By Laura C. Morel, from Star-Telegram
Behind Jim and Bettye Baker's Seagoville home sits the kennel for Oak Hill Animal Rescue, the pet organization the Bakers founded to save animals from being euthanized.
Since it opened in 2006, the Bakers said they have found homes for at least 500 dogs.
So when a veterinarian called them about an ailing pit bull pup named Chili, the decision to adopt her was a no-brainer.
When Chili was 8 weeks old, someone threw her over a fence onto concrete, breaking her back and cracking her pelvis. A vet told the Bakers she had suffered neurological damage and would never be able to use her hind legs.
Chili grew to be 42 pounds. Her chest is broad and muscular. The Bakers swear she can smile because when Chili pants, the corners of her mouth curl into a wide grin.
Eventually, Chili learned to get around by using her front legs and dragging the rest of her body. But the dragging took a toll on her tail, which is covered in scar tissue.
When she was a year old, the Bakers discovered Eddie's Wheels, a Massachusetts-based company that makes lightweight aluminum wheelchairs for pets. A padded saddle in the shape of a figure-eight holds their back legs in place.
The Bakers bought one of the wheelchairs - which cost between $325 and about $1,400 - for Chili, who enjoys running around the backyard.
"She just flies in the thing," Jim Baker said.
Last year, the Bakers were with Chili at a pet adoption event in North Dallas when a woman approached them.
"This dog needs to go to Baylor," said the lady, a nurse at Baylor Hospital who was familiar with its Animal-Assisted Therapy Program. According to a study by the Center for Human-Animal Interaction at Virginia Commonwealth University, a majority of patients who suffered from acute psychiatric problems showed lower anxiety levels after interacting with therapy dogs.
But not all dogs who try out make the cut for Baylor's program.
"Just because your dog likes people or is a friendly dog does not mean that they would make a good therapy dog," said Linda Marler, the program's director.
Animals accepted at Baylor must pass a 15-minute test during which pans are dropped, and crutches and wheelchairs circle the dog to determine its reaction. There is also a pain tolerance portion to make sure the dog will not bark or bare its teeth if it is hurt.
Chili and Arlo, a disabled dachshund adopted by the Bakers three years ago, have been a big hit with Baylor patients. Of the 86 dogs making rounds at the hospital, they are the only two disabled ones, and this month marks their first anniversary of bringing smiles to patients' faces.
At a therapy gym inside the Baylor Institute of Rehabilitation, some patients laughed recently when they spotted the canine visitors. Others stared, wide-eyed.
"Patients just absolutely love them," Jim Baker said. "There's something about that contact, seeing a dog in a wheelchair who is so happy and thriving."
Kristen Hill, an occupational therapist at the institute, has seen the dogs repeatedly boost the attitudes of her patients.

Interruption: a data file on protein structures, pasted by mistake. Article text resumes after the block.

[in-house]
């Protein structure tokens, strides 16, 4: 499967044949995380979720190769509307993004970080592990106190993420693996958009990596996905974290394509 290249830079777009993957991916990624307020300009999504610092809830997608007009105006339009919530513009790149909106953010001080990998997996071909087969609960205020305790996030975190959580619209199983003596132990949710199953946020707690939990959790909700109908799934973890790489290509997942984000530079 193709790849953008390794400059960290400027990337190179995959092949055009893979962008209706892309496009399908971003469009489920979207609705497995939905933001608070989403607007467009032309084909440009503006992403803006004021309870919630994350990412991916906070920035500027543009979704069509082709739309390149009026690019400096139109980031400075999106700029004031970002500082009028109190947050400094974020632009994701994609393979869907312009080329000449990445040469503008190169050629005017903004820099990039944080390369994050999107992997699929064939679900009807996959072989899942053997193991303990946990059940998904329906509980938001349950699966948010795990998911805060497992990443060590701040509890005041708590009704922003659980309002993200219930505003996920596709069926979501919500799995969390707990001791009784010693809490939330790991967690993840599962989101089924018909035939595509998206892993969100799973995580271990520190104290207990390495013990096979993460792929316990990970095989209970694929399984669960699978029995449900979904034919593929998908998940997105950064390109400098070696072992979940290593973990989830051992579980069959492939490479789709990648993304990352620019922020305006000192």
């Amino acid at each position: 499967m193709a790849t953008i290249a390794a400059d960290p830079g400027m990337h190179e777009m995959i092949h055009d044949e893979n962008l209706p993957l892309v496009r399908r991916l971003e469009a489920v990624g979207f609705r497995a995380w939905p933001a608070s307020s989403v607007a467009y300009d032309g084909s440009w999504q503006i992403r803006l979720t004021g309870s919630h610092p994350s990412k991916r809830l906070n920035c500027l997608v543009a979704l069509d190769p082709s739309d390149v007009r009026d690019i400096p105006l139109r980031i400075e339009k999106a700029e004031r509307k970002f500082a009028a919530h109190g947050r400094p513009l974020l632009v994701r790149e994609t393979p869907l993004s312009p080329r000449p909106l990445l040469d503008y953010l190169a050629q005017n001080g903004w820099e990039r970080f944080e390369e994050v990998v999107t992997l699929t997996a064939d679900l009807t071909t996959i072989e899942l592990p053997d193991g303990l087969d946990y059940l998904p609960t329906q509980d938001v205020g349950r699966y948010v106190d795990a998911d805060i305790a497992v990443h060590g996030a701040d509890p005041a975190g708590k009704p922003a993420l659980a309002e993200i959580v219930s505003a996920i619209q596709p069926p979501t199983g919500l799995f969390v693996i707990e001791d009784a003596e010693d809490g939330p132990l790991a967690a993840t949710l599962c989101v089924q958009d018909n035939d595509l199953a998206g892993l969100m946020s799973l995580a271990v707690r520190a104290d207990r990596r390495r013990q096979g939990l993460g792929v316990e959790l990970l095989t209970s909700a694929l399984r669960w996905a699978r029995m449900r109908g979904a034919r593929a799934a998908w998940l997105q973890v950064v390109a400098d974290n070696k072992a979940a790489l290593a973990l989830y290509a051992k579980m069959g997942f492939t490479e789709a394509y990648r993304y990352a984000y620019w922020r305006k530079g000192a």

"It definitely makes them smile," Hill said. "They're able to relate to the dogs" because most patients use wheelchairs themselves."
Tanner Perales, 17, was lying down on a therapy bed when he spotted Arlo. The dog has a degenerative spinal disease, a common condition in dachshunds because of their long backs, and his lower body is paralyzed. Now 6 years old and weighing 12 pounds, he is short and scrawny. When he looks up, his long, chocolate brown ears flop back.
The animal's visit lifted the spirits of Perales, who broke his neck in June when he jumped into a lake unaware that the water was only a foot deep.
When Bettye Baker placed Arlo on the bed with Perales, the dog nuzzled the teen's arm with his nose. Chili dropped by, too.
"It was neat seeing them," Perales said with a smile.
"She's adorable!" said Sandy Wilson as she stroked Chili's head and looked into the dog's brown eyes. "You've made me so happy today."
Wilson, from North Dallas, had a brain tumor removed earlier this year and was at the institute for four weeks. She said therapy dogs are "nonjudgmental."
"Especially these two," Wilson said. "They're handicapped. But look, they're happy."
Although the wheelchairs offer Chili and Arlo more independence, they still have some limitations. When Chili is outside in the yard, she sometimes runs into a hole, flipping her wheelchair.
The dogs can only use their wheelchairs for about four hours at a time because it's so demanding on their upper bodies. And both animals have what Bettye Baker calls "plumbing problems." Chili wears a skirt to hide the diaper she wears when she visits patients. Because she is in a wheelchair, she can't squat to relieve herself like other dogs.
And with Arlo, the Bakers have to press his bladder to make him urinate.
"If somebody else had them, (they) probably would have just been euthanized," Bettye Baker said.
Instead, Jim Baker said Chili and Arlo are an inspiration to patients who face similar struggles.
The dogs, he said, have "been a blessing for a lot of people."